What Is Protein & Why Is It Important?

Mar 7, 2018 at 1:30 p.m. ET

Most of us are familiar with the macronutrients of fat, carbohydrates and protein. Of the three, protein has a consistently good reputation. It’s reported to keep you full and build muscle, which makes it hard not to love. But what is protein exactly, and what does your body do with it? SheKnows health editor Dr. Elizabeth Yuko broke it down for us and shared a few interesting facts about protein.

First, let's go over the chemistry: Proteins are compounds made up of amino acids, and there are at least 10,000 different types that serve distinct functions. For example, proteins make up essential parts of our bodies, like muscles, bones, organs, hair and skin, and they’re also important to vital bodily functions like carrying oxygen through the blood, regulating the immune system and repairing tissue. Plus, protein is brain food. The amino acids in it help with concentration, memory and alertness.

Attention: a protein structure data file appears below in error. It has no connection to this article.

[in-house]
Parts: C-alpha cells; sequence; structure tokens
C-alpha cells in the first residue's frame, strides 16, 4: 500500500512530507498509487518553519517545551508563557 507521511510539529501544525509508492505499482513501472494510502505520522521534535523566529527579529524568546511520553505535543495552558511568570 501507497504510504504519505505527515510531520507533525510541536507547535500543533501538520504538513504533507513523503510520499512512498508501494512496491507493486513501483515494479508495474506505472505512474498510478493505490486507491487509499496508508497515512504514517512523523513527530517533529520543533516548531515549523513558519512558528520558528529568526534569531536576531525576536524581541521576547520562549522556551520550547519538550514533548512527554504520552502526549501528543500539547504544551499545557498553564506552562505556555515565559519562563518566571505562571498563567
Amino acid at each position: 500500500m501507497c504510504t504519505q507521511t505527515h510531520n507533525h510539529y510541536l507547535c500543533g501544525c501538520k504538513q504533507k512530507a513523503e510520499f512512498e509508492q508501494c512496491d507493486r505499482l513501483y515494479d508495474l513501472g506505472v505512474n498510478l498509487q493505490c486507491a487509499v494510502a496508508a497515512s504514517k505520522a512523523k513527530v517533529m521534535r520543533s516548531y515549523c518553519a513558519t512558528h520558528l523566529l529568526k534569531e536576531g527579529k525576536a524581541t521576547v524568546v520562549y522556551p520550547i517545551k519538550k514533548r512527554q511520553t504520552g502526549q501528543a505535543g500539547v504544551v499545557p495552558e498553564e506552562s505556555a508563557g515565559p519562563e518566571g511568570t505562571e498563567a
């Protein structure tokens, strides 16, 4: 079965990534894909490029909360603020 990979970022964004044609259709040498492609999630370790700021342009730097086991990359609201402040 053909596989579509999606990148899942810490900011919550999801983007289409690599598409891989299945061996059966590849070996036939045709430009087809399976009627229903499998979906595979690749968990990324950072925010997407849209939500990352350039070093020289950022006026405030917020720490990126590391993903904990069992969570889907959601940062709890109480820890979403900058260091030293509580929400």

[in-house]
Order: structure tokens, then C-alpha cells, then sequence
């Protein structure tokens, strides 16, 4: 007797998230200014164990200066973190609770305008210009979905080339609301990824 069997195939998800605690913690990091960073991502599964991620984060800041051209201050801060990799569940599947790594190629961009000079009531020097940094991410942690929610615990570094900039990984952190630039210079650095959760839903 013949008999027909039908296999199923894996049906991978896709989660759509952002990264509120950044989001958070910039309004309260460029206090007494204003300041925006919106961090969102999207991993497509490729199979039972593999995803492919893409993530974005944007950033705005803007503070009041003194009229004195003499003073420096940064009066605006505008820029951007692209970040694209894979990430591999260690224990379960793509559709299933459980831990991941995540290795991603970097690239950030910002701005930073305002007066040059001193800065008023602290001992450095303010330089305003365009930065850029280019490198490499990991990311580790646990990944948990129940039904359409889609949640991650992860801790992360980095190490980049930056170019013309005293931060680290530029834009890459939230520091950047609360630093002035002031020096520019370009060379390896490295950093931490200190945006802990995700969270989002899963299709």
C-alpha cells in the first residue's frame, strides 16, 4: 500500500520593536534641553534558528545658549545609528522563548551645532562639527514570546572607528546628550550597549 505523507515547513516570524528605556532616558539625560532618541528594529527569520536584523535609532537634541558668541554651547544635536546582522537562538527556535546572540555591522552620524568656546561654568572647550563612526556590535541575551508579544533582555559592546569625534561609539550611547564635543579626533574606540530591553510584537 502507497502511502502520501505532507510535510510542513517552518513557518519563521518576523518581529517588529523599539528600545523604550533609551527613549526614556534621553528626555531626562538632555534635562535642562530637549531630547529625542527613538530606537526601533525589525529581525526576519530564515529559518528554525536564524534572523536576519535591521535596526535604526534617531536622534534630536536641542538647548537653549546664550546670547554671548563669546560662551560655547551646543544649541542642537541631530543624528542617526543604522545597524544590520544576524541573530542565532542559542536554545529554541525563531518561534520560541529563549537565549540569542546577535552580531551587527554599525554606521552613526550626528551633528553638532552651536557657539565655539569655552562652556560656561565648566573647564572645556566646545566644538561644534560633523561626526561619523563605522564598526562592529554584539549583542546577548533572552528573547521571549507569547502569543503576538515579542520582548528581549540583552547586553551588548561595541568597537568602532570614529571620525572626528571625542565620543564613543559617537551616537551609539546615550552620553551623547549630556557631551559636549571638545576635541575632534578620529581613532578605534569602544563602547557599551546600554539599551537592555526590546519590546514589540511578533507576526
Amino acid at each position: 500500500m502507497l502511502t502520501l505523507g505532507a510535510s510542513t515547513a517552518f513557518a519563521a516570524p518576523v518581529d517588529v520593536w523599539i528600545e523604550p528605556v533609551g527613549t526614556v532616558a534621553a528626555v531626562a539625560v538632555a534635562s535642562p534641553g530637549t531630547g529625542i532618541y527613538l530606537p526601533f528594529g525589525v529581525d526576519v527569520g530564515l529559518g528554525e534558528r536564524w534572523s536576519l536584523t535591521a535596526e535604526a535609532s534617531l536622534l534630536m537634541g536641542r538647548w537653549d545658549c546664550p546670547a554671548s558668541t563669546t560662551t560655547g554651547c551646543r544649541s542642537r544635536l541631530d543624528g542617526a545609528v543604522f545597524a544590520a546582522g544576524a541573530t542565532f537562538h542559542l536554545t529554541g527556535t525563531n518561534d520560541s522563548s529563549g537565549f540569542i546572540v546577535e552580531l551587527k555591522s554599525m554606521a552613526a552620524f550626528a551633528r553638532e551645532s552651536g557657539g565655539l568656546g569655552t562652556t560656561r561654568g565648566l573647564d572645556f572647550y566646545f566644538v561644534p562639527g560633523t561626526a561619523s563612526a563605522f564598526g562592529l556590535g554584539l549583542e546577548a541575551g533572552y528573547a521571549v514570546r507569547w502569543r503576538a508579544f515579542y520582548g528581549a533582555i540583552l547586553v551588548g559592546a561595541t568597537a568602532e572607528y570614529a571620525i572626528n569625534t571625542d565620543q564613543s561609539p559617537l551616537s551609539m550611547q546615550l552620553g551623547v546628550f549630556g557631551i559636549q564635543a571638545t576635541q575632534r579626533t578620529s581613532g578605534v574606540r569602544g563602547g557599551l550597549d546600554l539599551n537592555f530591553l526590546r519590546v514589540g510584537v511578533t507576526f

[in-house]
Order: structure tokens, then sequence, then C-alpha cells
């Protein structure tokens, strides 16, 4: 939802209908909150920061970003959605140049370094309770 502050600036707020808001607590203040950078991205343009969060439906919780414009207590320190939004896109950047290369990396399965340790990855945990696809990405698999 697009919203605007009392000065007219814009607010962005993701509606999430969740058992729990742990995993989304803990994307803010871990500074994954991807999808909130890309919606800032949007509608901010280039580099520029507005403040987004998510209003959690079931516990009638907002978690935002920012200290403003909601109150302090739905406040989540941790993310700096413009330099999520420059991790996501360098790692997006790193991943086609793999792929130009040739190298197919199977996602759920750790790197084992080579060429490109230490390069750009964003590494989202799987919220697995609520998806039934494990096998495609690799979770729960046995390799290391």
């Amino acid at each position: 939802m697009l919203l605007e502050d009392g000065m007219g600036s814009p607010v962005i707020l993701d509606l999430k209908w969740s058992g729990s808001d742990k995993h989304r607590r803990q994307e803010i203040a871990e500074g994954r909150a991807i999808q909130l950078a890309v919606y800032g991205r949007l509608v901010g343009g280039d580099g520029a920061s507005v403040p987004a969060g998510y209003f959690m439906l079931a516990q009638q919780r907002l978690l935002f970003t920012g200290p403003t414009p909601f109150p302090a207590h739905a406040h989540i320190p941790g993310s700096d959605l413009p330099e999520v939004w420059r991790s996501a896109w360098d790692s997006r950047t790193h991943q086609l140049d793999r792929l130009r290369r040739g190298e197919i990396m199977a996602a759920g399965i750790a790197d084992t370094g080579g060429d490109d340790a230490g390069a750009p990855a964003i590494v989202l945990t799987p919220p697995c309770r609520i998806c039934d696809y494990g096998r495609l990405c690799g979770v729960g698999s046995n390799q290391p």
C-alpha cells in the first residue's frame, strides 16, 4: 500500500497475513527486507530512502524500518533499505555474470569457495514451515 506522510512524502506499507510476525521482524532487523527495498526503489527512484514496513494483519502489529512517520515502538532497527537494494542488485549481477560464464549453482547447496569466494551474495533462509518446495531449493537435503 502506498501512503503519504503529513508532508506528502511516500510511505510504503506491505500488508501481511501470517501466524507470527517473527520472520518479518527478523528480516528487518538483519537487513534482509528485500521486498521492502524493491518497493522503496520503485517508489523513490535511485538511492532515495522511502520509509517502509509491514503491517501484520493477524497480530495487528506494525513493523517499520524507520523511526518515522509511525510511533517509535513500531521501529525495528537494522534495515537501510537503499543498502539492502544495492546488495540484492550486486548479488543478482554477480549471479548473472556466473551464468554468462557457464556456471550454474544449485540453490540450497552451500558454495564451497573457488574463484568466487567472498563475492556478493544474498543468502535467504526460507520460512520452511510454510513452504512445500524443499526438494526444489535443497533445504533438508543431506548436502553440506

Protein can be found in animal foods like meat, poultry, fish and dairy, but that doesn’t mean vegetarians and vegans are out of luck. Seeds, beans, nuts, tofu and even peas are good sources, too. And you don’t need a lot of it. Most women only need about 50 to 60 grams of protein every day — the equivalent of about 4 ounces of chicken and 1 cup of cottage cheese.

Watch the video above to learn more about satiating and delicious protein.

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